“Math is hard!” cries Teen Talk Barbie. Those words made Matel revamp the doll so that she did not say she found math hard after protesters insisted that it was degrading to women. It turns out that they were right according to a study researched at the University of Missouri.
According to the study titled, “Can stereotype threat explain the sex gap in mathematics performance and achievement?” there is no gender difference when it comes to math skills. Many people believe that women are worse at quantitative reasoning then men. In fact, it has become a theory so widely accepted that even a toy company felt compelled to agree and the stereotype has plagued women around the world.
But, the research at the University of Missouri disproves the theory partly due to no evidence on the contrary. This stereotype has been fueled because there are typically more men in the higher tiers of in fields requiring math. And, previous studies on the subject have been conducted using wrongly projected statistics and no actual scientific base.
The birth of this idea was thanks to an article found in the Journal of Experimental Social Psychology printed in 1999. The idea was that due to a stereotype threat, women are doomed to be less superior than men in math. In turn, this makes women without confidence quantitative reasoning and less willing to develop math skills.
The research found is going to be published in the Review of General Psychology as it explains the lack of fundamental controls in previous experiments. This was the basis of the study as researchers discovered past studies lacked proper statistics because males were not subjected to the same experiment varieties and controls as women. However, as a result of these finding, people accepted that women were worse off in math. As this theory persisted, many researchers dedicated their resources to fixing a problem that didn’t need fixing.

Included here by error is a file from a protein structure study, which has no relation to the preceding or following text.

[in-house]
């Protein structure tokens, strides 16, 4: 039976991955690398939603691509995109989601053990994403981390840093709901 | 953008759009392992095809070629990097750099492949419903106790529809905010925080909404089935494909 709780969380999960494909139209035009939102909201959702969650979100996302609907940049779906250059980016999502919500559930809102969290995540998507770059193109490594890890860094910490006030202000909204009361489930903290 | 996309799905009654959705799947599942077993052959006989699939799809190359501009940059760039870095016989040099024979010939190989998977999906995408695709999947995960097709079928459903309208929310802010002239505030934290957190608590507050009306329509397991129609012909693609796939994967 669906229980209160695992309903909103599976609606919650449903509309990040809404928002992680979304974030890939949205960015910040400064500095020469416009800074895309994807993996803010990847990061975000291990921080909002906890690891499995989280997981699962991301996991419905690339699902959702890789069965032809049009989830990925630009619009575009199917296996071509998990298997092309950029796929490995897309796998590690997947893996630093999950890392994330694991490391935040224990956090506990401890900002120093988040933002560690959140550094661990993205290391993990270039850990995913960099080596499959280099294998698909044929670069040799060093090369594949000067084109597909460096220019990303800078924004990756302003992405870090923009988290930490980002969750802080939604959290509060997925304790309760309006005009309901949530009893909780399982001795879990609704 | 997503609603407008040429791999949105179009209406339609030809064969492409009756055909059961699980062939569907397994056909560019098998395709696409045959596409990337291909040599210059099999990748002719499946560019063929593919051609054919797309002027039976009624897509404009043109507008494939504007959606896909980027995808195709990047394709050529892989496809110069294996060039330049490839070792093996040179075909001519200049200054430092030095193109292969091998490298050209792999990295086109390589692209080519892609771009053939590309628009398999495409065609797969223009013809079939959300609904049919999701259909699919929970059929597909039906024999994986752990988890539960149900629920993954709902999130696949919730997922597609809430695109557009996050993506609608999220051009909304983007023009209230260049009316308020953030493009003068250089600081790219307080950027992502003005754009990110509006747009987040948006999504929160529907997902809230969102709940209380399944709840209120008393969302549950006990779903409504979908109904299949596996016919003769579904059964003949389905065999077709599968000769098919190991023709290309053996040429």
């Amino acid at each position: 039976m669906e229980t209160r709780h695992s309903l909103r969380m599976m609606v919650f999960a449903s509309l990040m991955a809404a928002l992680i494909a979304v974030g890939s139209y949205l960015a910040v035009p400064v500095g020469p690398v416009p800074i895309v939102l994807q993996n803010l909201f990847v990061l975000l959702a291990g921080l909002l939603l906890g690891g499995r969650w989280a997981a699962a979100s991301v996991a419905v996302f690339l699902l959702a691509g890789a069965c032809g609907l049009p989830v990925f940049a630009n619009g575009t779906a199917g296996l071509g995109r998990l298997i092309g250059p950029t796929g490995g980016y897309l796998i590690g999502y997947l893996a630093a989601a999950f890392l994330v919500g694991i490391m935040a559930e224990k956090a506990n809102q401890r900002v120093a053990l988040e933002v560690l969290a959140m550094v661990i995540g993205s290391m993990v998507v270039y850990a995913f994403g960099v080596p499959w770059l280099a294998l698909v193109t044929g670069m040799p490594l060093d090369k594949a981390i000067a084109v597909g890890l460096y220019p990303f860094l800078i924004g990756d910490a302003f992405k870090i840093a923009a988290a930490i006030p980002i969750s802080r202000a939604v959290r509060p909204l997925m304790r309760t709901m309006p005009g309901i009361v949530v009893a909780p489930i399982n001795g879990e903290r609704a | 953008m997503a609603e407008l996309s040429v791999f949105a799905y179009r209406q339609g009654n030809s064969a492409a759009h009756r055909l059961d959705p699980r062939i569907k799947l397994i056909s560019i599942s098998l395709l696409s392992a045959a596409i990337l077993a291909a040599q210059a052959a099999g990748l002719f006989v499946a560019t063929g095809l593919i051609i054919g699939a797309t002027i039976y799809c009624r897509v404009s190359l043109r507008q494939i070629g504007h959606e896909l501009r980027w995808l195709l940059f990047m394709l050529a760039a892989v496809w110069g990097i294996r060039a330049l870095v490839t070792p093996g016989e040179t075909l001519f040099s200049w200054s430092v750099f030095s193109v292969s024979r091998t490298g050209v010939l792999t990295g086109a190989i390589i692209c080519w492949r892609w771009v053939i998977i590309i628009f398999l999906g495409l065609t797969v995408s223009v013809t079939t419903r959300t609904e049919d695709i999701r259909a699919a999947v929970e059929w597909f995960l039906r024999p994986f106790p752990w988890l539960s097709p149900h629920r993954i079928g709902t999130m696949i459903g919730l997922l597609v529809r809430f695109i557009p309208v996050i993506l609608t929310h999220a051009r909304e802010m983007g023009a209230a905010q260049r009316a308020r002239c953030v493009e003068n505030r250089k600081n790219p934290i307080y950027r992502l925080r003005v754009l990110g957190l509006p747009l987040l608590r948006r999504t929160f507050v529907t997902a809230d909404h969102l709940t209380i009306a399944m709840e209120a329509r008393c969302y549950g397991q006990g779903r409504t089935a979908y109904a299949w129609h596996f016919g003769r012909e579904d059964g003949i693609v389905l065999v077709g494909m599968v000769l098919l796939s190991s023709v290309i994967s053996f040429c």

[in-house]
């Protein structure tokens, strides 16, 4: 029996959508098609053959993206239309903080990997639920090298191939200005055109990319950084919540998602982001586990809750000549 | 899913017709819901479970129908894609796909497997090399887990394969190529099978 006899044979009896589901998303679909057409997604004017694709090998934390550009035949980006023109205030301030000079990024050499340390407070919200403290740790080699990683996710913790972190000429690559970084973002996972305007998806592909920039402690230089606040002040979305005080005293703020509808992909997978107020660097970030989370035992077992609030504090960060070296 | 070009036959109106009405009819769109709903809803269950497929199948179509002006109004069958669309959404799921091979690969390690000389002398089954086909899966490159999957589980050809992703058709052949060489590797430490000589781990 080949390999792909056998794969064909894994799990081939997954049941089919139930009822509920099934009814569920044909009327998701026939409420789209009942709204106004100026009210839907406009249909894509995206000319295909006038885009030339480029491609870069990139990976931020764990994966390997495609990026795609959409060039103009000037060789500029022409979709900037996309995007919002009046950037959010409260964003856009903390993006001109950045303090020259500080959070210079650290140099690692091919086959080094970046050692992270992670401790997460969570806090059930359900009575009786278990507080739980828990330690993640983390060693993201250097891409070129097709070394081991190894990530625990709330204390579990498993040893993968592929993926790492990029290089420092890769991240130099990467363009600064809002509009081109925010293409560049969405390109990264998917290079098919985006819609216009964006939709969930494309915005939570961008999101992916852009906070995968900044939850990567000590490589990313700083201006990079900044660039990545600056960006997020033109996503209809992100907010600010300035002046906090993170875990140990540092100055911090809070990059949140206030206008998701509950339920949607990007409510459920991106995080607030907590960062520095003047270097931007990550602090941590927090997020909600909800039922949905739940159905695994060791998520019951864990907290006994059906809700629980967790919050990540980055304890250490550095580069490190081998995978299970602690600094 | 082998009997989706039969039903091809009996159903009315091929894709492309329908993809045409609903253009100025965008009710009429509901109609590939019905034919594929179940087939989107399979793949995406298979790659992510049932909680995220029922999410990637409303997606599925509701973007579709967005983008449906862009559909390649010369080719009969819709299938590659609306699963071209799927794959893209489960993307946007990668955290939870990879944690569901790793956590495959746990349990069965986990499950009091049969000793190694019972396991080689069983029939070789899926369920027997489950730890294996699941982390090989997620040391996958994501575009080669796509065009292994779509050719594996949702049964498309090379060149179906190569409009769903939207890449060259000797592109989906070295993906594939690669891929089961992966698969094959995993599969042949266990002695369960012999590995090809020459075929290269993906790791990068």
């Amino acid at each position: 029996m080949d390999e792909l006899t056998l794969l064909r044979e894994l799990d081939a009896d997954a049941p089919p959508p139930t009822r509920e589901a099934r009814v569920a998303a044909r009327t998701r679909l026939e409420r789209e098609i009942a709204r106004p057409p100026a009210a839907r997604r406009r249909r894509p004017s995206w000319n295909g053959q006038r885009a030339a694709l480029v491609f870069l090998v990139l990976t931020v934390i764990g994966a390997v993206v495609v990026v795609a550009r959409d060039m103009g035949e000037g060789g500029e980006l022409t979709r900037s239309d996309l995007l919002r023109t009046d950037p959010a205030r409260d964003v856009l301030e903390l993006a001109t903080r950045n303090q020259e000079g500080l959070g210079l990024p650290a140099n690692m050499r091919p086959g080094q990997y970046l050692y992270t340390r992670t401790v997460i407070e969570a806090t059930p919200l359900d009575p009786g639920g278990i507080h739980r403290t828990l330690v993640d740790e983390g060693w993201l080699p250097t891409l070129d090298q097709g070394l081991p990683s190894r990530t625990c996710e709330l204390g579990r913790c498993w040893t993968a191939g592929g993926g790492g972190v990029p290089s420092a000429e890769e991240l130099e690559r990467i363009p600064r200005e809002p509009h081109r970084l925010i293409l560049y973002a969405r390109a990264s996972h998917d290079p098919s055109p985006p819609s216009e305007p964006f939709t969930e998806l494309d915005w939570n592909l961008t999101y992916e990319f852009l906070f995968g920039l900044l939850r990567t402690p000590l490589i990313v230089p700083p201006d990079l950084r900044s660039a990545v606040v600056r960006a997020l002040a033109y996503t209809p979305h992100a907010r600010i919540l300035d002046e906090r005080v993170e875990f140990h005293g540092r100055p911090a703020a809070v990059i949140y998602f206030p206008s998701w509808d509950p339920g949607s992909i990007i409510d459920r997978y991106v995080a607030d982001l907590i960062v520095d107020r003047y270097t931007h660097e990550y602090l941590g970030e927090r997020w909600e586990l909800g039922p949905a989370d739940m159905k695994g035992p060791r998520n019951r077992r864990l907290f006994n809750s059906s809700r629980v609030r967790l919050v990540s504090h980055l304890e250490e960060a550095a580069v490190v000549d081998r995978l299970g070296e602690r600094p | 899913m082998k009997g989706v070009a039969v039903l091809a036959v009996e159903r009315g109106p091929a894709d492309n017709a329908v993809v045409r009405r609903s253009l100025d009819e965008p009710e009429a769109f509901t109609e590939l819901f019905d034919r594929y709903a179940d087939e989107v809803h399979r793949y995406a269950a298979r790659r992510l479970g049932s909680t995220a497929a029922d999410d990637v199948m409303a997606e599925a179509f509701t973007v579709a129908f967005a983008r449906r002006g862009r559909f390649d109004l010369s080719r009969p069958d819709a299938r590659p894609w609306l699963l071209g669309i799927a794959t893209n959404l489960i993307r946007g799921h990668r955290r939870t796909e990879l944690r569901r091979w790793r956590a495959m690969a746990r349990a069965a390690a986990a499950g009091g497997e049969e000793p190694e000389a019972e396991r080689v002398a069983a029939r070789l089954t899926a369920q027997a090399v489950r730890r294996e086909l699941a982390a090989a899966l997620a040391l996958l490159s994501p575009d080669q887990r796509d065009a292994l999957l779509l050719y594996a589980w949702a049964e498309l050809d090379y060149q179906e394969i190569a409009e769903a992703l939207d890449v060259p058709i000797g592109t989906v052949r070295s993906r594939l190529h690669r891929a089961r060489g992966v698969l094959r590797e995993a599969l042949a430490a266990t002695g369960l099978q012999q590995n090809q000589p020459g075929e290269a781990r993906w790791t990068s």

Researchers have found that when a subject is told that they will not perform well on a difficult test, then the subject performs below average regardless of their sex. This recent study proves that there is no basis for the stereotype that men are better at math. Individual results in math are based solely on a person’s ability to work through a problem and not whether they are male or female.
Understandably, the lead research physiologist, David Geary, is concerned with how the stereotype is affecting women, [There are a] “disproportionate number of men in top levels of science, technology, engineering and mathematics. We need more women to succeed in these fields for our economy and for our future.” Hopefully, this study will help spread the wrongness of this stereotype and women will gain momentum in these fields.